Aviaries for Their Viewing Pleasure


U ntil recently, the usual purpose for keeping exotic birds was as a pet or out of curiosity. Until the last several hundred years, an average person was familiar only with what was seen in his native land. Early zoos and parks offered a chance to view these beautiful creatures up close. Although captive breeding is now the emphasis of private aviculturists, zoos, and theme parks, there is still an occasional reason to set up an aviary just for viewing pleasure.

There are well planned small aviaries scattered around southern California, and many other places, that relieve the boredom for convalescent, or retired people. For people trapped in these unfortunate conditions, a peaceful spot in an outdoor garden watching the movement and color, and listening to a song, provides hours of enjoyment.

I've always had a Love for animals and birds and great compassion for people. I found a way to put my interests together by creating and maintaining aviaries at a number of convalescent and retirement homes in my area. To make these aviaries a pleasure, and not an embarrassment, there is a critical formula for structure, location, birds, plants, feeders, waterers, ground cover, and other details. Morning sun, in this part of the world, is best, with afternoon shade, permanent roofing and little wind exposure.

Building materials are usually 1 inch x l inch welded steel framing with '/z x 1 inch, 16 gauge wire mesh. Wood framing works for some applications but dry rot, aging, splitting, and insects can be problems. Steel will provide more maintenance-free longevity. Where possible, aviaries are planned with double safety doors, otherwise the door is a very low-stooping headbanger to make sure the birds do not have a line of escape into the great beyond.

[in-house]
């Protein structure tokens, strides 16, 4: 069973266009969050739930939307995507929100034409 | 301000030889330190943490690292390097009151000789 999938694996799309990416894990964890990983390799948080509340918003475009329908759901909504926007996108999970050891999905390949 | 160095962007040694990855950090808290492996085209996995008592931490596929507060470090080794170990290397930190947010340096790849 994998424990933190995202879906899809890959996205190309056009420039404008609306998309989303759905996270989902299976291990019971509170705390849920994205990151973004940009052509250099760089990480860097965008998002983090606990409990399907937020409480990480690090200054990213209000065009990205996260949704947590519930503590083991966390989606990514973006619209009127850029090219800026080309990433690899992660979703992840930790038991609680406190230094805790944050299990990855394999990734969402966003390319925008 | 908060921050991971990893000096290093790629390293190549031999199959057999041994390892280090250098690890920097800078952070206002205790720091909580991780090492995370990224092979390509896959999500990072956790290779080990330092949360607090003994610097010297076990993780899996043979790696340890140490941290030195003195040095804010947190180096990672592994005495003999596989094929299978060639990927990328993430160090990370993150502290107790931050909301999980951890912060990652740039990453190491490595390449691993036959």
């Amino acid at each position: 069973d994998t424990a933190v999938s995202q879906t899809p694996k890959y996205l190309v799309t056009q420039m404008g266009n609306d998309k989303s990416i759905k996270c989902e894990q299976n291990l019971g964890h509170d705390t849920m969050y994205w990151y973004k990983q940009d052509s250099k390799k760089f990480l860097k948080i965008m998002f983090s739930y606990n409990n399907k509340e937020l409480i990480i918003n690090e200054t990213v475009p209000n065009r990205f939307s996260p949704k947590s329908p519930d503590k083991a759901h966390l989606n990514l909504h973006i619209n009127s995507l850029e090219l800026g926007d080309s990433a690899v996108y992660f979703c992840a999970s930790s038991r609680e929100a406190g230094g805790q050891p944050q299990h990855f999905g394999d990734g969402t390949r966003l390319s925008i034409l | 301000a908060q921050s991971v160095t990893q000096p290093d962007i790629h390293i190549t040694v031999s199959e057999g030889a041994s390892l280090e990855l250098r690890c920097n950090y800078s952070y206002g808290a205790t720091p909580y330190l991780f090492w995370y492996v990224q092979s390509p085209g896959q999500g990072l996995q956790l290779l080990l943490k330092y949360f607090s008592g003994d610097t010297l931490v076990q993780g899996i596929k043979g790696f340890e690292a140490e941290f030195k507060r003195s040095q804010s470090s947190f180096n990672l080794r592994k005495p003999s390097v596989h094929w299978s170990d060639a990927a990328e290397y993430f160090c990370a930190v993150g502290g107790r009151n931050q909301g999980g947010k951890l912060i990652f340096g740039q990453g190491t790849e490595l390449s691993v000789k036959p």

Good drainage is common sense regardless of what the bottom material


may be. A cement slab is easier to keep clean. I've found that redwood or cedar bark chips make a very good bottom cover. It can be gently hosed off, washing dropping and seed hulls out through the drains. About every three months I completely remove the old chips and lay in a fresh supply. This keeps the aviary looking nice. In some locations, fresh small green plants and even seasonal flowering plants are regularly introduced to enhance the viewing. Also, the birds seem to enjoy new plants to explore.

All the perches are manzanita branches which are placed for optimum flight room. There are plenty of high, dry, wind-proof roosting and sleeping perches none of which are placed under food or water containers. Each enclosure contains three One-gallon plastic waterers. Two large feed crocks are placed on the floor at opposite ends of the aviary. Millet and fresh pyracantha berries are hung in the larger trees.

Aviaries in these greatly varying situations must be planned for viewing (not on breeding) and, of course, for the comfort and safety of the birds. From years of working with these aviaries, I've worked out a comfortable maintenance routine - a visit every five days, with attention to all feeders, waterers, grounds, and plants. It is important to study the birds to see that all are looking well.

It has been my experience that birds fighting for nest sites, babies on the ground or, worse yet, falling into a water bowl, causes great stress to the viewing residents not to mention the birds themselves.

Usually there will be an on-site maintenance person who has a key in case there is a problem and who will hose out a bath bowl on a hot summer day. But picking up a deceased bird is not a highlight in their day.

A mixed collection of finches, doves, and quail seem to work best in these aviaries. Hookbills (with the pos-


sible exception of a few Neopbemas - especially Bourke's Parakeets) are too destructive to the vegetation.

Birds Used:

Pekin Robin, Tri-colored Nun, Zebra Finch, Orange Weaver, Society Finch, Pin-tailed Whydah, Shaft-tailed Finch, Saffron Finch, Orange-cheeked Waxbill, Red-eared Waxbill, Diamond Dove, Button Quail, Bourke's Parakeet.

Recommended Plants:

Ficus trees, Ivys, Schefflera, Bromiliads, Pyracantha, Callestemon (Bottlebrush). Note: All plants are kept in containers. Plants that tend to grow too large are kept trimmed. On Broad-leafed plants bird droppings are too noticeable. Plants with variegated leaves lessen that problem.

Bringing peace, tranquillity, and pleasure to one segment of our population is one aspect of aviculture not often thought about. It is, however, a very fulfilling and wonderful reason to keep birds in captivity.